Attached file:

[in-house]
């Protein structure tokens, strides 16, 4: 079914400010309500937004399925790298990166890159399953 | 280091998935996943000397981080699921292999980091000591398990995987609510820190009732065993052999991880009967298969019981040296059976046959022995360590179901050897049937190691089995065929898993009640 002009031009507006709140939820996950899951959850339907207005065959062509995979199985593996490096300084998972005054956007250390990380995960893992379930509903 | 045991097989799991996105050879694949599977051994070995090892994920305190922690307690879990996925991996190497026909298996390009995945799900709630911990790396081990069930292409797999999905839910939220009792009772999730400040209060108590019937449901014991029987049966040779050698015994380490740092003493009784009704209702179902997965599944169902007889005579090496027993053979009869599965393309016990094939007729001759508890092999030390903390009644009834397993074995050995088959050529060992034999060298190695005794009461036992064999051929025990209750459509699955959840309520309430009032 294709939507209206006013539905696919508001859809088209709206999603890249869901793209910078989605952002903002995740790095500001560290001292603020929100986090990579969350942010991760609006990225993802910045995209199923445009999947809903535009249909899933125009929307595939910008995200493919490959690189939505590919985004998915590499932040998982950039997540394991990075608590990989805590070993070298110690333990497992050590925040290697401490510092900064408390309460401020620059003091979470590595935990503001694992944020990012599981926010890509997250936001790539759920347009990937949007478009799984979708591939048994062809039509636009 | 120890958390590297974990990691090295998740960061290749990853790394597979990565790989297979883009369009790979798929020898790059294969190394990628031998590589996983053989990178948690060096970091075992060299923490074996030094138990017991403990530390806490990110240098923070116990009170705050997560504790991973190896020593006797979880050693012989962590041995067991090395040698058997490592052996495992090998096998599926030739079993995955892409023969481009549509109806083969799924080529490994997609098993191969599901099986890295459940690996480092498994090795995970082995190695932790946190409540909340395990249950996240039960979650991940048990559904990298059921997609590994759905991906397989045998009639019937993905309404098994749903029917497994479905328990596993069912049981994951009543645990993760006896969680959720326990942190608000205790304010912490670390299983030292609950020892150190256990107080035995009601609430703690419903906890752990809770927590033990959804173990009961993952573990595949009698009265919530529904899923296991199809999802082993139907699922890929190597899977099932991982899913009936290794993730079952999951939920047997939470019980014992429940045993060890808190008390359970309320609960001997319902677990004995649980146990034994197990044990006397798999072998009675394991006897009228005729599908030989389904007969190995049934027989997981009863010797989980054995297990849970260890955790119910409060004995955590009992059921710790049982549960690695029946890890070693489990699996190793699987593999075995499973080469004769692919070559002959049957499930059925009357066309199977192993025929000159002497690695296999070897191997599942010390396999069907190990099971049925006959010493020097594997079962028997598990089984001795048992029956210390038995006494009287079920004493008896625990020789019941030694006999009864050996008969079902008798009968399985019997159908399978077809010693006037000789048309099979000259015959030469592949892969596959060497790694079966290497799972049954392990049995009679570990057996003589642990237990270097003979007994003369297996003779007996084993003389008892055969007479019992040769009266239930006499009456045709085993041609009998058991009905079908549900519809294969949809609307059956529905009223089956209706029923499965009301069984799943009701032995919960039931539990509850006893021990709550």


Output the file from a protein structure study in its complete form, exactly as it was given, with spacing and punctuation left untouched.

[in-house]
């Protein structure tokens, strides 16, 4: 079914400010309500937004399925790298990166890159399953 | 280091998935996943000397981080699921292999980091000591398990995987609510820190009732065993052999991880009967298969019981040296059976046959022995360590179901050897049937190691089995065929898993009640 002009031009507006709140939820996950899951959850339907207005065959062509995979199985593996490096300084998972005054956007250390990380995960893992379930509903 | 045991097989799991996105050879694949599977051994070995090892994920305190922690307690879990996925991996190497026909298996390009995945799900709630911990790396081990069930292409797999999905839910939220009792009772999730400040209060108590019937449901014991029987049966040779050698015994380490740092003493009784009704209702179902997965599944169902007889005579090496027993053979009869599965393309016990094939007729001759508890092999030390903390009644009834397993074995050995088959050529060992034999060298190695005794009461036992064999051929025990209750459509699955959840309520309430009032 294709939507209206006013539905696919508001859809088209709206999603890249869901793209910078989605952002903002995740790095500001560290001292603020929100986090990579969350942010991760609006990225993802910045995209199923445009999947809903535009249909899933125009929307595939910008995200493919490959690189939505590919985004998915590499932040998982950039997540394991990075608590990989805590070993070298110690333990497992050590925040290697401490510092900064408390309460401020620059003091979470590595935990503001694992944020990012599981926010890509997250936001790539759920347009990937949007478009799984979708591939048994062809039509636009 | 120890958390590297974990990691090295998740960061290749990853790394597979990565790989297979883009369009790979798929020898790059294969190394990628031998590589996983053989990178948690060096970091075992060299923490074996030094138990017991403990530390806490990110240098923070116990009170705050997560504790991973190896020593006797979880050693012989962590041995067991090395040698058997490592052996495992090998096998599926030739079993995955892409023969481009549509109806083969799924080529490994997609098993191969599901099986890295459940690996480092498994090795995970082995190695932790946190409540909340395990249950996240039960979650991940048990559904990298059921997609590994759905991906397989045998009639019937993905309404098994749903029917497994479905328990596993069912049981994951009543645990993760006896969680959720326990942190608000205790304010912490670390299983030292609950020892150190256990107080035995009601609430703690419903906890752990809770927590033990959804173990009961993952573990595949009698009265919530529904899923296991199809999802082993139907699922890929190597899977099932991982899913009936290794993730079952999951939920047997939470019980014992429940045993060890808190008390359970309320609960001997319902677990004995649980146990034994197990044990006397798999072998009675394991006897009228005729599908030989389904007969190995049934027989997981009863010797989980054995297990849970260890955790119910409060004995955590009992059921710790049982549960690695029946890890070693489990699996190793699987593999075995499973080469004769692919070559002959049957499930059925009357066309199977192993025929000159002497690695296999070897191997599942010390396999069907190990099971049925006959010493020097594997079962028997598990089984001795048992029956210390038995006494009287079920004493008896625990020789019941030694006999009864050996008969079902008798009968399985019997159908399978077809010693006037000789048309099979000259015959030469592949892969596959060497790694079966290497799972049954392990049995009679570990057996003589642990237990270097003979007994003369297996003779007996084993003389008892055969007479019992040769009266239930006499009456045709085993041609009998058991009905079908549900519809294969949809609307059956529905009223089956209706029923499965009301069984799943009701032995919960039931539990509850006893021990709550």